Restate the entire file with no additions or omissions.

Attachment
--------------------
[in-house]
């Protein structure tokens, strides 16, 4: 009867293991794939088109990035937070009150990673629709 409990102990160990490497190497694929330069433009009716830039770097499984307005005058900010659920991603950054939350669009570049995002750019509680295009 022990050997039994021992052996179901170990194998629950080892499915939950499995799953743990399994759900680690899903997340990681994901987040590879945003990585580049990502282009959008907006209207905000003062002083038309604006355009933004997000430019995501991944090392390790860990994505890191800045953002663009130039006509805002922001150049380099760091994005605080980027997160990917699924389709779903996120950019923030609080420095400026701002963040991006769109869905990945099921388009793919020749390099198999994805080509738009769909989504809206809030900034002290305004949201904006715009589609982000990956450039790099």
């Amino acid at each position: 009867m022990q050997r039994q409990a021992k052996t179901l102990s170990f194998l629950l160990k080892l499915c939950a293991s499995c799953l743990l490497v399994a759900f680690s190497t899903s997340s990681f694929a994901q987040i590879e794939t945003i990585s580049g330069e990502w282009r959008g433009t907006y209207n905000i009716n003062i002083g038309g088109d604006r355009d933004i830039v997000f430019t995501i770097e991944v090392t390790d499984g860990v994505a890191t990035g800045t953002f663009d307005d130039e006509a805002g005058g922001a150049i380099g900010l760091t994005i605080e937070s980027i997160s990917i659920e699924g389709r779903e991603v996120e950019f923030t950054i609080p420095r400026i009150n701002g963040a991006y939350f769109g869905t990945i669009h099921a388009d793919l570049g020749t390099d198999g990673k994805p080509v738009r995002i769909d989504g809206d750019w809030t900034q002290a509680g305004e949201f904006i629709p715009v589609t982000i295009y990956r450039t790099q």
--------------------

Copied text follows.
[in-house]
């Protein structure tokens, strides 16, 4: 009867293991794939088109990035937070009150990673629709 409990102990160990490497190497694929330069433009009716830039770097499984307005005058900010659920991603950054939350669009570049995002750019509680295009 022990050997039994021992052996179901170990194998629950080892499915939950499995799953743990399994759900680690899903997340990681994901987040590879945003990585580049990502282009959008907006209207905000003062002083038309604006355009933004997000430019995501991944090392390790860990994505890191800045953002663009130039006509805002922001150049380099760091994005605080980027997160990917699924389709779903996120950019923030609080420095400026701002963040991006769109869905990945099921388009793919020749390099198999994805080509738009769909989504809206809030900034002290305004949201904006715009589609982000990956450039790099």
């Amino acid at each position: 009867m022990q050997r039994q409990a021992k052996t179901l102990s170990f194998l629950l160990k080892l499915c939950a293991s499995c799953l743990l490497v399994a759900f680690s190497t899903s997340s990681f694929a994901q987040i590879e794939t945003i990585s580049g330069e990502w282009r959008g433009t907006y209207n905000i009716n003062i002083g038309g088109d604006r355009d933004i830039v997000f430019t995501i770097e991944v090392t390790d499984g860990v994505a890191t990035g800045t953002f663009d307005d130039e006509a805002g005058g922001a150049i380099g900010l760091t994005i605080e937070s980027i997160s990917i659920e699924g389709r779903e991603v996120e950019f923030t950054i609080p420095r400026i009150n701002g963040a991006y939350f769109g869905t990945i669009h099921a388009d793919l570049g020749t390099d198999g990673k994805p080509v738009r995002i769909d989504g809206d750019w809030t900034q002290a509680g305004e949201f904006i629709p715009v589609t982000i295009y990956r450039t790099q």